While the gradual hills I remembered from this course were present, the many turns were more so what threatened one’s time- we never went longer than a half mile without turning. Despite this, I was able to maintain 8:20ish miles and felt fantastic at the half, clocking 1:48:37.

The race organizers held this event one month earlier than in previous years- good move. The Fall weather brought spectators out in full force, tailgating the race in parking lots and front yards of residential areas. As I ran by, one of the groups started screaming, “Alaska girl! Alaska girl!” As it turns out, we ran a 10K together a couple weeks prior. Even among 5000 participants, there is a unique small world camaraderie among runners.

The best moment of the day happened around mile 18, a point where I usually struggle. My best friend, Allison, goes to a crossfit gym that is situated on the marathon course. Between heavy ropes and tire flips, she caught sight of me and ran out to give me a big hug. She also confirmed how fabulous the bright pink flower in my hair looked! I was high off of that encounter for at least 2 miles afterward and hit mile 20 in 2:46:32.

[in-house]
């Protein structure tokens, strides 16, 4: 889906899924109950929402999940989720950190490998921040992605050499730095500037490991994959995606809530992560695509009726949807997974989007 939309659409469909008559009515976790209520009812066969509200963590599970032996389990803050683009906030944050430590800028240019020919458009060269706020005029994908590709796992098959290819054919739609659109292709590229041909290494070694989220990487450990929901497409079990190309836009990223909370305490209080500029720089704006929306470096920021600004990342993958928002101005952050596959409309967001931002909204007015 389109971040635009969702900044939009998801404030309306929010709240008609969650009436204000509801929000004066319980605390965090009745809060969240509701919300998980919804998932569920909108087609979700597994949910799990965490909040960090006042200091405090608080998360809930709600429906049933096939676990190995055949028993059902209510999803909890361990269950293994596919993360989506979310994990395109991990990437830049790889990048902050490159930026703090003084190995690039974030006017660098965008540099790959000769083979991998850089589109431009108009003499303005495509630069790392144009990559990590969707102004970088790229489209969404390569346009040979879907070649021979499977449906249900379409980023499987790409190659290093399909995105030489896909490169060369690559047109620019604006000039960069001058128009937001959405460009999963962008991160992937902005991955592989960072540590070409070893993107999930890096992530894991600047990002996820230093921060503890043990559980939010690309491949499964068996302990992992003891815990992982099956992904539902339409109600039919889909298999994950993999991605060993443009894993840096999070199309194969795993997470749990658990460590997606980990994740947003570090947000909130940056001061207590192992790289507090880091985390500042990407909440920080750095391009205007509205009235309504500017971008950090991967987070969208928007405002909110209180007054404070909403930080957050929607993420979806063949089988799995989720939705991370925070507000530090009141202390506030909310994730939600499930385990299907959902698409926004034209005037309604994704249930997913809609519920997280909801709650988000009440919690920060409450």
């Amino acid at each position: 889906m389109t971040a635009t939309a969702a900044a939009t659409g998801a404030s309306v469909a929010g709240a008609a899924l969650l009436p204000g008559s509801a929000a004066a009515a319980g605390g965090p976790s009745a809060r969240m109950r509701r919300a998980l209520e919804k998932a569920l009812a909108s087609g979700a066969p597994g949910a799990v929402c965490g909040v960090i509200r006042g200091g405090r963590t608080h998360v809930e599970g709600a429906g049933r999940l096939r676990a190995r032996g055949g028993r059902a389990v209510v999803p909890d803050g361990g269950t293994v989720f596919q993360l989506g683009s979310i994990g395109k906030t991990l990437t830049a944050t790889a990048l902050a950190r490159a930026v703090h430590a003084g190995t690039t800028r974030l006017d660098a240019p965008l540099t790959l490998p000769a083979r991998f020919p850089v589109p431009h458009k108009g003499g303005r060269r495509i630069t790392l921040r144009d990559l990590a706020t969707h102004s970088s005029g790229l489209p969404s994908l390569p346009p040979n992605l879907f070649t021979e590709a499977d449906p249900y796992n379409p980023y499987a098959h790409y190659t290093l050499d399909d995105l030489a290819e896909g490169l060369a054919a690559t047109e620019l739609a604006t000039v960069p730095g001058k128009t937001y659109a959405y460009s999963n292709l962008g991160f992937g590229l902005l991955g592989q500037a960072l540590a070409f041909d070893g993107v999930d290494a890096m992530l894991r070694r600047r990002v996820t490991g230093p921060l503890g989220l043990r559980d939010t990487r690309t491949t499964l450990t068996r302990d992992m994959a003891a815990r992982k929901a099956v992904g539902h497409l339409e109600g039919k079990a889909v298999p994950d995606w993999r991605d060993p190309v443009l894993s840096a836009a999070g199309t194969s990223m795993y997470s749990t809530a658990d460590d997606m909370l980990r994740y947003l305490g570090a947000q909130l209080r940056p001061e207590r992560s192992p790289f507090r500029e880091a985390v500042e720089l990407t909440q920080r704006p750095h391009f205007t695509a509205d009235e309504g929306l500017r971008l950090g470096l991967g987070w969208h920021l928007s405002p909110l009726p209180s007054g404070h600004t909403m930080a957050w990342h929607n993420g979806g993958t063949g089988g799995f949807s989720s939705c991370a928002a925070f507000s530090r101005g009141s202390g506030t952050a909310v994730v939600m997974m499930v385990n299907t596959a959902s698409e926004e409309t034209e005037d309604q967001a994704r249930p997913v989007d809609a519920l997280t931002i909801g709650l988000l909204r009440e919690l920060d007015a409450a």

Mom would NEVER say "Almost there!"
My best attempts in striking up conversations were unsuccessful- there simply weren’t a lot of talkers at this race. Something I would have loved to discuss with a running partner: Kanye West blaring from the speakers at a Boyscout hosted aid station around mile 23. It tickled me to grab water from an 8 year old alongside some pretty obscene lyrics!

Just to get it on record, here’s what you don't want to say to as a spectator: “You’re almost there!” Until I’m about a quarter mile from the finish line, I want no part of that and am positive others would agree. A final 5K might seem like ‘almost there’ within the scope of 26.2 miles, but a runner would rather hear something like: “Nice legs!”, “You’re a machine!”, or “Will you marry me?”

137th/900 runners, 21st female OA